Peter Murnane: Holy Thursday… Remembrance Day?

What we are doing here tonight is, basically, remembering. At every Mass we say: do this, in remembrance of me… as Luke and St Paul record Jesus as saying at his last meal with his friends, before he died.

Remembering these things is not just a passive thing: it is something very active. Here tonight, we are remembering one who loves us… who is still alive; is here, inviting us to love him.

Jesus, during his life, like any teacher, said: Make sure you remember this!

What are some of the things he wanted us to remember?

To his disciples, worrying about little things, he said: ‘Don’t you remember how I fed the crowd with a few loaves?’

Remember… servants are not greater than their master.’

‘If you are offering your gift to God, and you remember that you have offended.. do that most difficult thing: go and be reconciled. To make peace where there has been pain and injury.’

He tried to tell them many times that he would suffer and die, but they couldn’t take it in, then on the morning when he passed through death, angels at empty tomb reminded them: ‘Remember how he told you that he would do this…!’

At the end of Matthew’s gospel, saying goodbye, he told us: ‘Remember.. I am with you always, until the end of time.’

But tonight we come together to remember, to rejoice as we remember the strongest reminder of all: Jesus, here among us, says: ‘Do this, in remembrance of me… ‘

Being weak and frightened people, we tend to minimise, to limit, the awesome, frightening mystery that we are remembering. We don’t want even to hear our friend say that he is about to die a ghastly, horrible death. Like the disciples around him, we want to say: ‘Jesus, this mustn’t happen to you!’. We don’t let ourselves understand why he has to die…. Because he mixed with the wrong people… he went with, took sides with, those whom the world excludes, uses, exploits, and destroys.

He identifies with them, calls them his sisters and brothers, and so he was rejected as they are rejected; killed as they are killed. But he takes them with him through death, in his victory.If we with to celebrate Eucharist with him, we are compelled to see them, be for themhelpand serve them, as we saw Jesus washing their feet… as a slave washes feet.

Our faith in Jesus means nothing, if it does not take solid form – is not incarnate – in the world… If we don’t remember, and embrace, the most forsaken people around us tonight. Let Jesus tell us about some of them:

‘I clothed myself in flesh and was vulnerable as I came into the plundered world that I had created, to absorb the fear and hate of thousands of years.

‘I am the street people in Melbourne, Mumbai, New York, London, Rio.

‘I am the people of Yemen, tonight, starving bodies sick with cholera as missiles rain down.

‘I am a million people in Gaza, isolated and cut off, crying for freedom.

‘I am Afghanistan, Pakistan, Iraq, Libya, Somalia, Syria, pockmarked by bomb blasts, where orphaned children hide lest death come from clear blue skies.

‘I am the nameless political prisoners in the gaols and camps of oppressive regimes.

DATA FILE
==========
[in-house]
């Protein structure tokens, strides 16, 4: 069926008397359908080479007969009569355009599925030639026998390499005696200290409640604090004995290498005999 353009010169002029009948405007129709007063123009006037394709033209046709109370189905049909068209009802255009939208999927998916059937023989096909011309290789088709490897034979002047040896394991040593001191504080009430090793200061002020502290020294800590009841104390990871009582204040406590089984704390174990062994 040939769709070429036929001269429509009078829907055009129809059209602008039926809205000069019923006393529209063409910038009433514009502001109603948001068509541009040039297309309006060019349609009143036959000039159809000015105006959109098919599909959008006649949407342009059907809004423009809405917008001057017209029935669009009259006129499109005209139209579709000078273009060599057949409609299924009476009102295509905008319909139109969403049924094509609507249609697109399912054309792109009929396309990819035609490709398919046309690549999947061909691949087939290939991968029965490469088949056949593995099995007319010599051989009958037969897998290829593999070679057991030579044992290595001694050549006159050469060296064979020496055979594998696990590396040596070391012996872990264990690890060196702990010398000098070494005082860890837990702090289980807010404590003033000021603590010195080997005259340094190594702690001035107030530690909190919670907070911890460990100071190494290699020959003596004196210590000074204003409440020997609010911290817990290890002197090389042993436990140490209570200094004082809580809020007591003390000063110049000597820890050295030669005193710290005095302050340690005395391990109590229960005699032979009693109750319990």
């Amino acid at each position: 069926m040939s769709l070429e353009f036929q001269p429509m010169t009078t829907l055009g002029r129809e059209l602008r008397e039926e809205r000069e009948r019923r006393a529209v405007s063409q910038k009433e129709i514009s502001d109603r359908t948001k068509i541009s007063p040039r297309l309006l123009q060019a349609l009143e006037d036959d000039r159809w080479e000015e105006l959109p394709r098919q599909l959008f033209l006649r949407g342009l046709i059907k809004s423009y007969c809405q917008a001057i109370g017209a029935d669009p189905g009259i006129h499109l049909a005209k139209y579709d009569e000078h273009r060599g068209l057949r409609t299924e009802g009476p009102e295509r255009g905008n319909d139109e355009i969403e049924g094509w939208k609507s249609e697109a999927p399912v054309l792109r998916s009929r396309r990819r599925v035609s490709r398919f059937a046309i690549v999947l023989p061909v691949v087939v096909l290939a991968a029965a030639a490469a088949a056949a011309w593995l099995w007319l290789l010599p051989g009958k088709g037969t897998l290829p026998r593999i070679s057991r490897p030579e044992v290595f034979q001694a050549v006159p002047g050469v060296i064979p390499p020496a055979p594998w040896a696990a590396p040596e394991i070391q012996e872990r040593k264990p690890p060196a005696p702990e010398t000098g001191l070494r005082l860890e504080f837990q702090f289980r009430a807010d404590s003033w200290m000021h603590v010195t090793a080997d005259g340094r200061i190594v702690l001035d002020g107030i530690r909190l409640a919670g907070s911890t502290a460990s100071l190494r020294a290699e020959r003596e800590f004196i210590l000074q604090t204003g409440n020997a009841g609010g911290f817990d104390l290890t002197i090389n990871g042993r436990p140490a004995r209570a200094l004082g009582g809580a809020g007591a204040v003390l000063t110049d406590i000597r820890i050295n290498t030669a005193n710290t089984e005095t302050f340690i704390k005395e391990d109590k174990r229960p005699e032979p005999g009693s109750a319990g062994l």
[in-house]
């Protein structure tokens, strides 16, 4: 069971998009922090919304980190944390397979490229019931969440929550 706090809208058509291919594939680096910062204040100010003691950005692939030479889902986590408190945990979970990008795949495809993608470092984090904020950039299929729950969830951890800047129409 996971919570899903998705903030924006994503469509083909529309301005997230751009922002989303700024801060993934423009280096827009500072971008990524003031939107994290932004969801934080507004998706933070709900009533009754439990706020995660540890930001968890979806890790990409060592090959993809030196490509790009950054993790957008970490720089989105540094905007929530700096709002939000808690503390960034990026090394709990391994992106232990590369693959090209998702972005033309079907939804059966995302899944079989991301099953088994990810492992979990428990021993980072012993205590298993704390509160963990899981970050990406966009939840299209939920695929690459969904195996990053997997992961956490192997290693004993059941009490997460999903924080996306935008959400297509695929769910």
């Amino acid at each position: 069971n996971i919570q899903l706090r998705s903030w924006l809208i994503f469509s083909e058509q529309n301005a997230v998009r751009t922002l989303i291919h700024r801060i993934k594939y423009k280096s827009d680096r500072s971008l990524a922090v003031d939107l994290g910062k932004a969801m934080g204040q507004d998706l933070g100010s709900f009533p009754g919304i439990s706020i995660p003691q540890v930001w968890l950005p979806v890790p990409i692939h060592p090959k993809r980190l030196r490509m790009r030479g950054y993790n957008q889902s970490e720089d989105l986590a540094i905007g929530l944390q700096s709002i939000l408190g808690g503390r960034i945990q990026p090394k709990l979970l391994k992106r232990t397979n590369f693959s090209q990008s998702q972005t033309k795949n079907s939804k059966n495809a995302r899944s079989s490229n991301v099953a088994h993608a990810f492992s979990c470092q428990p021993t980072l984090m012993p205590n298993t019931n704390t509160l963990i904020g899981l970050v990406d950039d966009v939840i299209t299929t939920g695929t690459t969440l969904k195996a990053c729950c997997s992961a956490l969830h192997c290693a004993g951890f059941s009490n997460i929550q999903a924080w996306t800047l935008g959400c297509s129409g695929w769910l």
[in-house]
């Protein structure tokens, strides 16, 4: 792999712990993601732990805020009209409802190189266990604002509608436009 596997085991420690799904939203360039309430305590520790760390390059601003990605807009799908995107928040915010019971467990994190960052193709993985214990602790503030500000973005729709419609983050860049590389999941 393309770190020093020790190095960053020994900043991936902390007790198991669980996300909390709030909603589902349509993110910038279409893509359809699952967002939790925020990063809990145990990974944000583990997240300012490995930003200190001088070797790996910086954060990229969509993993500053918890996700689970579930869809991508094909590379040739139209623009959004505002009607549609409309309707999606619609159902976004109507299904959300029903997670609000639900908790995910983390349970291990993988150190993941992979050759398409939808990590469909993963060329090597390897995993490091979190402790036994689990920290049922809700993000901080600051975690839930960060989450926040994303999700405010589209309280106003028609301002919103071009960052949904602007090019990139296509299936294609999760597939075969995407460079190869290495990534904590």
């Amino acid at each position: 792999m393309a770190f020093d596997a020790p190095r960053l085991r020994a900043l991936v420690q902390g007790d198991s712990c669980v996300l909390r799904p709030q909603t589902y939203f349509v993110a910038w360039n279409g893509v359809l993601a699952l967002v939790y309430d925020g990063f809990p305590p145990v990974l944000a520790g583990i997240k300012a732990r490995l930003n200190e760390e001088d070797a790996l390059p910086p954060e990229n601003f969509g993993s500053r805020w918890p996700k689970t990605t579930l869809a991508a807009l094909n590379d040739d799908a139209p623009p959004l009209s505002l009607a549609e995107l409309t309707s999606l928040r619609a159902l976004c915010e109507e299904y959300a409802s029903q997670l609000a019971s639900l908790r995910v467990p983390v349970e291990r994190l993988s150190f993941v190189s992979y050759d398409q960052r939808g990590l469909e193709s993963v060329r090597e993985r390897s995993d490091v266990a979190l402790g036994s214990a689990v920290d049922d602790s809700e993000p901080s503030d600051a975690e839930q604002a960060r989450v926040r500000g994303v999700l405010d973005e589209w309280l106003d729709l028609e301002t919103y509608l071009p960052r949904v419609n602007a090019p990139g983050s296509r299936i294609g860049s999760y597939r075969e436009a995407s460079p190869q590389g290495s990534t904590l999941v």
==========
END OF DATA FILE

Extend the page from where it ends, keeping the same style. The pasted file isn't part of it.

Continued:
‘I am the Rohinga Muslims, their homes destroyed, fleeing for their lives.

‘I am the adult and child refugees unjustly imprisoned by the Australian government.

‘I am the growling of millions of empty bellies, while billions of dollars pour into the bottomless coffers of the arms manufacturers and war machines.

‘I am generation upon generation of silenced victims, trampled by those who have power over them.

‘I am the slain, from the foundation of the world.

‘I took the leper into my arms. I opened the eyes of the blind. I fed the starving with bread and wisdom.

‘I took the children in my arms.

‘The used and the exploited looked into my eyes and saw their own dignity reflected back to them.

‘As I walked the land, I shared the unlimited Love in which I was born before time began.

‘So now, my friends, as we gather around this table, while you quarrel about who among you is the greatest.

‘For one evening, let us put aside the bickering, the bitterness, and enjoy one last feast, in fellowship.

‘If you want to be great, cast off the shackles of self-doubt that stop you from loving each other.

‘If you want glory, show it in acts of service.

‘I come among you, stooping down to wash your feet, to show you love you’ve never known.

‘You will never know how beloved you are, until you let the love within you pour out to others.

‘I am this broken and bleeding world, which needs your love to be made whole.

‘This bread is my broken body, this cup is my spilled blood.

‘As it has been done to victims from the beginning of time, so it is done to me. Embrace the outcasts, reconcile enemies, feed my sheep.

‘I give my broken self to you. Receive me, let me nourish you with my love, until compassion bursts the old wineskins of your hearts… and you become a new creation.

‘I live in you: become one in me. Let this bread hold you together, this wine unite you, washing away your divisions. Take me into you and become my body.

‘Eat this bread. Drink this wine. Do this in remembrance of me.’


Shared from the blog of Peter Murnane –

I thank Lindsay Paris-Lopez at for some of the words of this homily.